AUSTRALIAN BIBLICAL REVIEW
BOOK REVIEW Published in Volume 62, 2014
LORNE R. ZELYCK, John among the Other Gospels (Wissenshcaftliche Untersuchungen zum Neuen Testament 2/347; Tübingen: Mohr Siebeck, 2013). Pp. xii + 262. Sewn paper. ISBN 9783161523991. 25.00 RRP.
This revised version of the authors doctoral dissertation, undertaken at Cambridge University and completed in 2012, examines the influence of the Fourth Gospel upon the extra-canonical Gospels of the second and third centuries CE. The first chapter defines what is meant by a gospel, and categorises the various early extra-canonical gospels into groups based on their forspecifically, the narrative gospels, sayings gospels, dialogue/discourse gospels, and gospel fragments. Zelyck limits his analysis to gospels written in Greek or Coptic and dated no later than the third century CE; he also excludes extra-canonical gospels focusing on the infancy of Jesus, choosing to focus instead on those gospels dealing with Jesus adult life. Zelyck considers whether it is useful to categorise the gospels he examines under broad, theological rubrics, such as Gnostic, Valentinian and Thomasine, but eventually decides that these labels ought to be used with caution. Included in Zelycks analysis, therefore, are some of the well-known extra-canonical gospels like the Gospels of Thomas, Mary, Judas, Philip and Peter, as well as some shorter texts that typically receive less scholarly attention, such as the Gospel of the Saviour, the Sophia of Jesus Christ, the Egerton Gospel and Papyrus Oxyrhynchus 840.
Zelycks method of analysis involves identifying parallels between each extra-canonical gospel and the Fourth Gospel; he then grades every verbal and thematic correspondence, ranking them along a spectrum ranging from probable influence to plausible influence and finally, down to possible influence. His goal is to assess the degree to which an extra-canonical author was influenced by the Fourth Gospel, and, briefly, to ask what practical shape that influence took on: was it due to literary dependence on a version of the Fourth Gospel, or was it due to secondary orality, or to memory? Each subsequent chapter in his monograph attends to an individual extra-canonical gospel, outlining its date and provenance, assessing its relationship to the Synoptic Gospels, and then considering which parallel texts it shares with the Fourth Gospel fit into his three-fold categorisation (probable/plausible/possible). Each time, Zelyck rejects the thesis that, where commonalities are found, it is because the extra-canonical author and the author(s) of the Fourth Gospel reliedindependentlyon a common source or tradition. Zelyck argues, instead, that the Fourth Gospel influenced the respective extra-canonical works.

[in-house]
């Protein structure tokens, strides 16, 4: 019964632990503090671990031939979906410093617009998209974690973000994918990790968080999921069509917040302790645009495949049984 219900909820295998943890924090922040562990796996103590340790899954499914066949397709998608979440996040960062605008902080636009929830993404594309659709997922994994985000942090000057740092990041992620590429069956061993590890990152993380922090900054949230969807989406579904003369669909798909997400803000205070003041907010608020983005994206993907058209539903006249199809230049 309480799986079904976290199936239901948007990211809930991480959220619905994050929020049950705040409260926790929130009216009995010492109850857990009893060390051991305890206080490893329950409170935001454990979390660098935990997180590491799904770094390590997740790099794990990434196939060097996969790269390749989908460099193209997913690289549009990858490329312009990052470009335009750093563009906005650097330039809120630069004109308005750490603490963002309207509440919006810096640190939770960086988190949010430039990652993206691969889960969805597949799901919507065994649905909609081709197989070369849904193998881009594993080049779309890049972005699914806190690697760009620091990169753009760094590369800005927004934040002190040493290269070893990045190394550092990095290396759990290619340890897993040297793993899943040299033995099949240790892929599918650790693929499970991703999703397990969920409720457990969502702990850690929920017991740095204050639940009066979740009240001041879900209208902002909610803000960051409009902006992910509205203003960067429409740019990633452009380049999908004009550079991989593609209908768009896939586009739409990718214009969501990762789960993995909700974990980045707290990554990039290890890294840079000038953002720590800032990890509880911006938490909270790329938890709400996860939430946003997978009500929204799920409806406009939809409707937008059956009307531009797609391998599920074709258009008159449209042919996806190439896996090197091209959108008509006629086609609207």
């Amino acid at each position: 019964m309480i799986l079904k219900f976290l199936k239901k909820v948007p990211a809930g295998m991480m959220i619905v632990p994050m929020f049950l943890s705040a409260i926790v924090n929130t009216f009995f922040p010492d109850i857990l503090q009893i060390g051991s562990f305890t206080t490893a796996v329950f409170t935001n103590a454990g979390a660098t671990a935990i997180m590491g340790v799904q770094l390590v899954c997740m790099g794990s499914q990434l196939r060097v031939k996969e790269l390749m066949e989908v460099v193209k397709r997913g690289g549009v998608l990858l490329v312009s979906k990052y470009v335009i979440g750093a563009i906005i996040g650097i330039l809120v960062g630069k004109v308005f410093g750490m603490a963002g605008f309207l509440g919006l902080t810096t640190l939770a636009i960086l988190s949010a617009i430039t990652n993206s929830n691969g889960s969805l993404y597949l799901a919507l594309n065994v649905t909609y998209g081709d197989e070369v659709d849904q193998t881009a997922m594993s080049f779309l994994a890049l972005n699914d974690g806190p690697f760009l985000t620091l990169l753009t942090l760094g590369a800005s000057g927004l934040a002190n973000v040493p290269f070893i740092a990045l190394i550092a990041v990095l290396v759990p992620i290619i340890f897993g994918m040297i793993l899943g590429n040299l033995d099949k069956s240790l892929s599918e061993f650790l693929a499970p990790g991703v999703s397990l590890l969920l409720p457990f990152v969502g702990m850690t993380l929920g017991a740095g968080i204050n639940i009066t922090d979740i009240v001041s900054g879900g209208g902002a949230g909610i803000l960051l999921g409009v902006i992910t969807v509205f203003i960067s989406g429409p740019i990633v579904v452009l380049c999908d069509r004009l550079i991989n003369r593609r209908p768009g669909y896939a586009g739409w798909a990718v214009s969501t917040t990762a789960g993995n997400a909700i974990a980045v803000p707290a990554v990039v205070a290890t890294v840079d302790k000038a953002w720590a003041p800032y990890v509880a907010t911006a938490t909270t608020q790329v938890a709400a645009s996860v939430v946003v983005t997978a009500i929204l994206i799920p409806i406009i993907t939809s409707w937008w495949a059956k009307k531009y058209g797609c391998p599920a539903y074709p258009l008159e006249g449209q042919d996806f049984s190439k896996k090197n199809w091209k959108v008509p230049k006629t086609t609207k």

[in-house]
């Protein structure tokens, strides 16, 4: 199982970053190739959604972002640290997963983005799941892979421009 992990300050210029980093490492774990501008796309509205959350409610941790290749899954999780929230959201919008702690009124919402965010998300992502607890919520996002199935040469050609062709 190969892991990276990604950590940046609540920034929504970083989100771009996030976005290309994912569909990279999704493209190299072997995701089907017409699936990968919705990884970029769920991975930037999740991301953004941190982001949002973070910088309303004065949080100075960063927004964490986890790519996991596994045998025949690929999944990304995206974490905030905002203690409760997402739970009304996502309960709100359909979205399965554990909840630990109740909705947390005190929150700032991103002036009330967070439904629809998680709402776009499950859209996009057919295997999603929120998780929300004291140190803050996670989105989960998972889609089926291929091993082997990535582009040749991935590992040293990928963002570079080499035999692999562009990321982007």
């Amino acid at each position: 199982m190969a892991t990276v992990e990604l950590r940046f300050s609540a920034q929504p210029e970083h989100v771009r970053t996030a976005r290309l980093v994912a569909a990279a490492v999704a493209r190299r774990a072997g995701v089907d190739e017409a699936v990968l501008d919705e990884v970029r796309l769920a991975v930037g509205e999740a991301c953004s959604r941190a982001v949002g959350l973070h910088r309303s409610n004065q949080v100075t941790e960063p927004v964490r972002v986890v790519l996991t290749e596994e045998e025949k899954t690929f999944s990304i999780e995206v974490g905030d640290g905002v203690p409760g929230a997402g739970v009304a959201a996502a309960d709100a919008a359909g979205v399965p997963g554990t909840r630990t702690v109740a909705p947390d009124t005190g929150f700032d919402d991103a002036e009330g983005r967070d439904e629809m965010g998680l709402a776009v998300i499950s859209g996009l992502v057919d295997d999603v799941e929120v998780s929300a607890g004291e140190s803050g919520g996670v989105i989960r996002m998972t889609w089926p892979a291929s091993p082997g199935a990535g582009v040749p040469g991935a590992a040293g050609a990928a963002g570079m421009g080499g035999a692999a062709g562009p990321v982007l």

While Zelycks approach is methodical, it is not, in my view, theoretically sophisticated. Zelycks approach is an exercise in relative probability, and not much more than thata dense cataloguing of literary or thematic parallels, with not enough analytical work. Zelycks goal is to answer yes or no to the question of Johannine influence upon the extra-canonical gospels, but rarely to ask how or why. Significant terms in his book, such as influence, reception, and parallel, invite theoretical reflection but do not receive it; in an age of scholarship on biblical inter-textuality and in the decades following Samuel Sandmels incisive essay on parallelomania (JBL, 1961), this seems a particular oversight. Zelycks approach is firmly author-focused, that is, he assumes that second- and third-century authors deliberately evoked the Fourth Gospel, but in the end it is due to the modern readers (here, Zelycks own) critical perspicacity to determine those evocations and parallels. Some consideration of reader-centered theories of intertextuality and allusion would not have gone amiss in Zelycks discussion.
No doubt Zelycks strong point is his comparative reading of early patristic interpretations of the Fourth Gospel, and the reception of the Fourth Gospel in the extra-canonical gospels. Zelycks last chapter (a short conclusion) discusses how early and widespread were the traditional (i.e. patristic) interpretations of Johns Gospel, based on what he finds in the extra-canonical material. These observations are Zelycks most fruitful and analytical, and they open up avenues for further study on the reception of the Fourth Gospel in other Christian traditions. Most fascinating, in my mind, was Zelycks attention to the directions taken by the Gospels of Thomas and Philip in reusing and reapplying Johns polemical language. Hopefully Zelyck can address these issues in future publications.
Broken Bay Institute